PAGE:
LUMBERTON — The Public Schools of Robeson County has been awarded a $15 million grant from the Needs-Based Public School Capital Fund, according to the state superintendent.
The funding announcement was made Thursday by the state Department of Public Instruction. State Superintendent Mark Johnson announced that $55 million from the fund would be given to Edenton-Chowan, Hoke, Robeson and Wayne public school systems “for construction of new school buildings.”
The PSRC received the grant as funding for the construction of a Career and Technology Center that will support 1,200 students. The building, when constructed, would include classrooms, labs and areas for student training. The project is estimated to cost $82.3 million. The grant requires a local match of $5 million.
Plans to build a new career facility have been in the making for at least 10 years, said Loistine DeFreece, PSRC’s interim superintendent.
“We’ve talked about that for several years,” DeFreece said. “We plan to have a construction (committee) meeting to discuss how to use the money.”
Craig Lowry, chairman of the PSRC Board of Education, anticipates the meeting to take place before the Nov. 10 school board meeting.
He is excited for the opportunity to offer more to students seeking careers in skilled-trades, Lowery said.
“This is good news for our school system,” he said.
Leaders of the PSRC are actively working on securing more funding for the project in order to make it come to fruition, Lowry said.
“This grant will be instrumental in continuing our efforts to provide opportunities for students within the district. We are thankful for our state leaders that are investing in the future of the Public Schools of Robeson County,” said Gordon Burnette, PSRC’s spokesman.
The University of North Carolina at Pembroke’s executive director of External Affairs also shared words of support and encouragement for the project.
“As a partner in education for Robeson County and the region, UNC Pembroke is excited to support the efforts of the Public Schools of Robeson County to meet students’ needs with innovative approaches to instruction preparing them to be lifelong learners,” Kevin Wilkinson said.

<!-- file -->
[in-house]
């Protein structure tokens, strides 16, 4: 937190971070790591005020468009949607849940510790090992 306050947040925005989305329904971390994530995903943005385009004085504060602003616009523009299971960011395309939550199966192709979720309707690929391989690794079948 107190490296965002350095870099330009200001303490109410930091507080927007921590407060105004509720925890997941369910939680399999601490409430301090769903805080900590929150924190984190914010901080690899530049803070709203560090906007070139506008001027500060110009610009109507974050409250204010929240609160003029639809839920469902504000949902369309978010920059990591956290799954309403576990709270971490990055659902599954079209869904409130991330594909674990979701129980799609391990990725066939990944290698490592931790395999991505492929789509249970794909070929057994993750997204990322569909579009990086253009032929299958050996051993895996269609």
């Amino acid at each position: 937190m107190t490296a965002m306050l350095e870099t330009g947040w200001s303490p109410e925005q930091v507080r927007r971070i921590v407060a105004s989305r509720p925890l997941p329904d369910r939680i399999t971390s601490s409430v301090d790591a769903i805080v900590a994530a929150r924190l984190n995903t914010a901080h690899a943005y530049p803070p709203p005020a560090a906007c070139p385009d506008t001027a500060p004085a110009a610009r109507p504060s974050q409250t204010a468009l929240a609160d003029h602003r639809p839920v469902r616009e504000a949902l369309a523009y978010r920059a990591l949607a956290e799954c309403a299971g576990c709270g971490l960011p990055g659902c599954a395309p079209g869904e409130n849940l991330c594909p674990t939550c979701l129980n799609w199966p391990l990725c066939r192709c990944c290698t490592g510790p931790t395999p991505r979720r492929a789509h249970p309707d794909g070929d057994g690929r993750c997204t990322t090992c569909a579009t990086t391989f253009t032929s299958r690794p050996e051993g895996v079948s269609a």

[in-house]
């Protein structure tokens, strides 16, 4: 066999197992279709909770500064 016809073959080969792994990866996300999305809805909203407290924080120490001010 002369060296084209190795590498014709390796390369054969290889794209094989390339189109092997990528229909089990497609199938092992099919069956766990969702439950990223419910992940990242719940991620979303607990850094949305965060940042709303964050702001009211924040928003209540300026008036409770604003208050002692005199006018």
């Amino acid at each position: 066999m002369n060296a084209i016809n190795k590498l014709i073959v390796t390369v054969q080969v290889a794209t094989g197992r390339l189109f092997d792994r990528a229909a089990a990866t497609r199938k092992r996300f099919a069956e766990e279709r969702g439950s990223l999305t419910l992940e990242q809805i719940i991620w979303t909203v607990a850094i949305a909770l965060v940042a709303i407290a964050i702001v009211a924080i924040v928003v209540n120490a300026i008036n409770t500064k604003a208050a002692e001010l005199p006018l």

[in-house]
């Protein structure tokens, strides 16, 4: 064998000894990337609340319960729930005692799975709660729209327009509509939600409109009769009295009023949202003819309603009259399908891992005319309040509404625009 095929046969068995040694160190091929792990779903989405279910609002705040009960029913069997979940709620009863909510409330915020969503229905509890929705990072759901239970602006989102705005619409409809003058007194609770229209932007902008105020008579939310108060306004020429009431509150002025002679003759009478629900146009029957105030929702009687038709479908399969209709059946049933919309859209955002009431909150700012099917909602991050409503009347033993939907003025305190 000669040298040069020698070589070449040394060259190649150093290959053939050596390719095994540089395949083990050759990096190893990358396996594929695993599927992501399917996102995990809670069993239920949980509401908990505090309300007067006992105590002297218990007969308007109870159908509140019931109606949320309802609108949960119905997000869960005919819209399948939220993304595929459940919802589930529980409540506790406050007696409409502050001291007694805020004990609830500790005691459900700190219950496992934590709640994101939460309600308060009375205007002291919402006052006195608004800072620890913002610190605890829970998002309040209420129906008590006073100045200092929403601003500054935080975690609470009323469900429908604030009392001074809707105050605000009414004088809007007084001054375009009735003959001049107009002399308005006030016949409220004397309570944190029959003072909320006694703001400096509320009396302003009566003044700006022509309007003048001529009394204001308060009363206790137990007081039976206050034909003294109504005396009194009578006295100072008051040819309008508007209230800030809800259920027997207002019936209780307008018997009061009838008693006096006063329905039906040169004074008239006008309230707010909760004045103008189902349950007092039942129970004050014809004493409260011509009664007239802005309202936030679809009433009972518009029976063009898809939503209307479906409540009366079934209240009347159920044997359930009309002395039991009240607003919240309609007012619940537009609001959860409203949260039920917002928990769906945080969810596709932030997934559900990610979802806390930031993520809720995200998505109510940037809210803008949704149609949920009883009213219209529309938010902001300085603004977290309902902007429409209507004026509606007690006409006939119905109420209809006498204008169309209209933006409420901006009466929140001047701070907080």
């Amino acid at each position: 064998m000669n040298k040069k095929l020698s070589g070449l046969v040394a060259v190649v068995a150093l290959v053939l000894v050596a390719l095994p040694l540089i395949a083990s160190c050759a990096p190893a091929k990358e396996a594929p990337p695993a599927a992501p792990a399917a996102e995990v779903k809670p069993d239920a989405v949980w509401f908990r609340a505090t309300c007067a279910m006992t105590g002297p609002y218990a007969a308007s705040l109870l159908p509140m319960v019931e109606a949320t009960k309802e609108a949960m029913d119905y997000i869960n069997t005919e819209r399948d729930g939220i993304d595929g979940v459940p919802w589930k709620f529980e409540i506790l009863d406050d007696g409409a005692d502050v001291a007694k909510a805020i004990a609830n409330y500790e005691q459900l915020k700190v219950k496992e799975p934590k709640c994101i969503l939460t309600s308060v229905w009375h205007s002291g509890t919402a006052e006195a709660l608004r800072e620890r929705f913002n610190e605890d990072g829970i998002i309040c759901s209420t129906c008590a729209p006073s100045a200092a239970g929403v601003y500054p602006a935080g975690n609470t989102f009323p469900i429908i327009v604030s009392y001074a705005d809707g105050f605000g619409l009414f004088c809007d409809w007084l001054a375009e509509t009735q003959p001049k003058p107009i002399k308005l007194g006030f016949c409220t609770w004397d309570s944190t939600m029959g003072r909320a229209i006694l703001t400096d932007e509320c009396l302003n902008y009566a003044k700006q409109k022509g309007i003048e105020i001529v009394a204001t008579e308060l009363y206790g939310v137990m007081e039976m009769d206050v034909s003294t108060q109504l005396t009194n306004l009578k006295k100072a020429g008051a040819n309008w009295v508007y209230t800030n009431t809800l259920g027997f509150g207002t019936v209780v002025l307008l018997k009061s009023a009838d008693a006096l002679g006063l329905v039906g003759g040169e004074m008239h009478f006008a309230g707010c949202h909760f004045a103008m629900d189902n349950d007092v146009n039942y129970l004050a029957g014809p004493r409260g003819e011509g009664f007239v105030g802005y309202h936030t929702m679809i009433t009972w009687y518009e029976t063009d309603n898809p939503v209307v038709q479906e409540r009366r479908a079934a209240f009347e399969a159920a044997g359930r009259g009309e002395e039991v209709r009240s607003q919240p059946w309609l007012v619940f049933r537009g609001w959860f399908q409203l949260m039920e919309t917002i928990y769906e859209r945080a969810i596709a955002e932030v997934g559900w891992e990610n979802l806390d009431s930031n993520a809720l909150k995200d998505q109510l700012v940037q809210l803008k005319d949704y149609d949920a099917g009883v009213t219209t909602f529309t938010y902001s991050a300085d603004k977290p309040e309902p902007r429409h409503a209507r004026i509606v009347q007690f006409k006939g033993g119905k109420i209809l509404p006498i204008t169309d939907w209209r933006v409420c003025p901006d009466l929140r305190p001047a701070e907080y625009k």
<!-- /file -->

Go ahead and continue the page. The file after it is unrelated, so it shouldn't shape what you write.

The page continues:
“The fund was created to assist lower-wealth counties with their critical public school building capital needs,” according to a state DPI statement.
County applications were reviewed based on priorities like the ability to generate revenue, high debt-to-tax revenue ratio, and the project’s extent of addressing “critical deficiencies in adequately serving its current and future student population.”
Projects that were in the planning stages, and could allow construction to begin within 12-18 months were also an emphasis of the funding process.
“This is the fourth year these funds have been made available to benefit our students and educators who have had to deal with outdated facilities,” State Superintendent Johnson said. “These grants will help address our state’s need to replace old, outdated schools with better learning environments.”
Over the past four years, the Needs-Based Public School Capital Fund has awarded a total of $298 million dollars to 26 local school districts, with the construction of 26 new schools or buildings and replacement of 29 existing schools, according to the DPI.
“I look forward to seeing these projects get underway in the coming months,” Johnson said. “I thank the General Assembly for making these funds available to help schools in areas that are most in need.”
Reach Jessica Horne at 910-416-5165 or via email at [email protected]